Uncoupling of inflammatory and destructive mechanisms in arthritis

Semin Arthritis Rheum. 2001 Apr;30(5 Suppl 2):7-16. doi: 10.1053/sarh.2001.23704.


Objective: To update clinicians on recent advances in the differentiation of the mechanisms of inflammation and cartilage destruction in the pathogenesis of rheumatoid arthritis (RA).

Methods: We present analysis of recent published literature and abstracts that elucidates the independent actions of pivotal proinflammatory cytokines. These experimental data provide the framework for understanding the uncoupling of destructive and inflammatory mechanisms in arthritis.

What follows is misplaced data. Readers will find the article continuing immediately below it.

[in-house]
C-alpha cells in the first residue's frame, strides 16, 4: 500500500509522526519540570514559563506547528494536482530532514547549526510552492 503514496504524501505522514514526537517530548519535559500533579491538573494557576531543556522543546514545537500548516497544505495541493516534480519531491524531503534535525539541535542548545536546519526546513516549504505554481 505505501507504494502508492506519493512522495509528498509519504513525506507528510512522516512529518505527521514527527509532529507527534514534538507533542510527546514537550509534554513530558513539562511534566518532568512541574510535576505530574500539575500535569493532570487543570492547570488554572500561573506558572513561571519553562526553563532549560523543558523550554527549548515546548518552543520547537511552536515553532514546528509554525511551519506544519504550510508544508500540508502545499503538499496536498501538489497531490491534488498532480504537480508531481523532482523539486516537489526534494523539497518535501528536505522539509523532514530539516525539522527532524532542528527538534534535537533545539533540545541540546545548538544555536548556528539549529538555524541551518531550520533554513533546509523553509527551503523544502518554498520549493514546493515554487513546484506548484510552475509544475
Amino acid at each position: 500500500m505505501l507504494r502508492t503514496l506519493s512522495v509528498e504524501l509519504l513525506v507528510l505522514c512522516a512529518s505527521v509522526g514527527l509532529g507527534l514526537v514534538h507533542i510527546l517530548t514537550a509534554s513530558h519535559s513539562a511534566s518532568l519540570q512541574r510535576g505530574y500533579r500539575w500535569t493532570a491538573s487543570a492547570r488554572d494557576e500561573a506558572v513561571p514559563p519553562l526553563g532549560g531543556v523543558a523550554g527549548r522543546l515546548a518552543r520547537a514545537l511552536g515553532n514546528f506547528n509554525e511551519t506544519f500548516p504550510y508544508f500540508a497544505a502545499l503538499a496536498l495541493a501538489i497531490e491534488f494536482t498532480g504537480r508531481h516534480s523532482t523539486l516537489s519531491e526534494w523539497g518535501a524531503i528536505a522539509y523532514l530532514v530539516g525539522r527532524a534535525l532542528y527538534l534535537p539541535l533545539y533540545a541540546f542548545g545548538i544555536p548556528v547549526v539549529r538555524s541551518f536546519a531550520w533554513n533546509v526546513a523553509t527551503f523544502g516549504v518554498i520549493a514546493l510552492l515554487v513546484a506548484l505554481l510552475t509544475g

Results: Tumor necrosis factor-alpha (TNF-alpha) is an important mediator in the inflammation that occurs in RA. Interleukin-1 (IL-1) has a dominant effect on cartilage destruction that occurs later in the disease process. TNF-independent IL-1 production occurs in many RA model situations. Cytokine balance determines the erosive nature of the disease.

Conclusion: IL-1 is at least as important as TNF-alpha in promoting the disease process. The pathways by which the inflammatory and destructive changes occur suggest that targeted anticytokine intervention will arrest the cartilage damage that occurs in patients with RA.

Publication types

  • Review

MeSH terms

  • Animals
  • Arthritis, Rheumatoid / etiology*
  • Arthritis, Rheumatoid / pathology*
  • Arthritis, Rheumatoid / physiopathology
  • Cartilage, Articular / pathology
  • Cartilage, Articular / physiopathology
  • Enzymes / physiology
  • Humans
  • Interleukin-1 / physiology
  • Tumor Necrosis Factor-alpha / physiology


  • Enzymes
  • Interleukin-1
  • Tumor Necrosis Factor-alpha